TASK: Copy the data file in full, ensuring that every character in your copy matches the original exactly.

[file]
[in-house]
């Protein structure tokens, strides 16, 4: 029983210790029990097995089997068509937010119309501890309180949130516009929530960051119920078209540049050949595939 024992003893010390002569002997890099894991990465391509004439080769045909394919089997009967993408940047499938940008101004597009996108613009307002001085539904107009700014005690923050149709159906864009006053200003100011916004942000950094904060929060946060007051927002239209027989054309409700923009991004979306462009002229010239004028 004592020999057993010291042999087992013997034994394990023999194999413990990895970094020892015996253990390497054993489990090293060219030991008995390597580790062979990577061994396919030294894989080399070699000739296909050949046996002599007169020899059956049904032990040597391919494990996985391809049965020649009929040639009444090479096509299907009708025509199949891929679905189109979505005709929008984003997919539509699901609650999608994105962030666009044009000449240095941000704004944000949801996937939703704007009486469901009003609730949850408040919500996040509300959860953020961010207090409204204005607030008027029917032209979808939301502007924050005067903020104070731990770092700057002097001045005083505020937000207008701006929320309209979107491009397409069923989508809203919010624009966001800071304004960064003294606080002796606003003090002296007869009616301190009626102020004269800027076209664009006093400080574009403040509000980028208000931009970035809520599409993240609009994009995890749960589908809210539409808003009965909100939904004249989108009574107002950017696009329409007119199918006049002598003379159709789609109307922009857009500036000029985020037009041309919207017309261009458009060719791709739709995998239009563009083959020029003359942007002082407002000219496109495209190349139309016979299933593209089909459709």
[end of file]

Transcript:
[in-house]
């Protein structure tokens, strides 16, 4: 029983210790029990097995089997068509937010119309501890309180949130516009929530960051119920078209540049050949595939 024992003893010390002569002997890099894991990465391509004439080769045909394919089997009967993408940047499938940008101004597009996108613009307002001085539904107009700014005690923050149709159906864009006053200003100011916004942000950094904060929060946060007051927002239209027989054309409700923009991004979306462009002229010239004028 004592020999057993010291042999087992013997034994394990023999194999413990990895970094020892015996253990390497054993489990090293060219030991008995390597580790062979990577061994396919030294894989080399070699000739296909050949046996002599007169020899059956049904032990040597391919494990996985391809049965020649009929040639009444090479096509299907009708025509199949891929679905189109979505005709929008984003997919539509699901609650999608994105962030666009044009000449240095941000704004944000949801996937939703704007009486469901009003609730949850408040919500996040509300959860953020961010207090409204204005607030008027029917032209979808939301502007924050005067903020104070731990770092700057002097001045005083505020937000207008701006929320309209979107491009397409069923989508809203919010624009966001800071304004960064003294606080002796606003003090002296007869009616301190009626102020004269800027076209664009006093400080574009403040509000980028208000931009970035809520599409993240609009994009995890749960589908809210539409808003009965909100939904004249989108009574107002950017696009329409007119199918006049002598003379159709789609109307922009857009500036000029985020037009041309919207017309261009458009060719791709739709995998239009563009083959020029003359942007002082407002000219496109495209190349139309016979299933593209089909459709």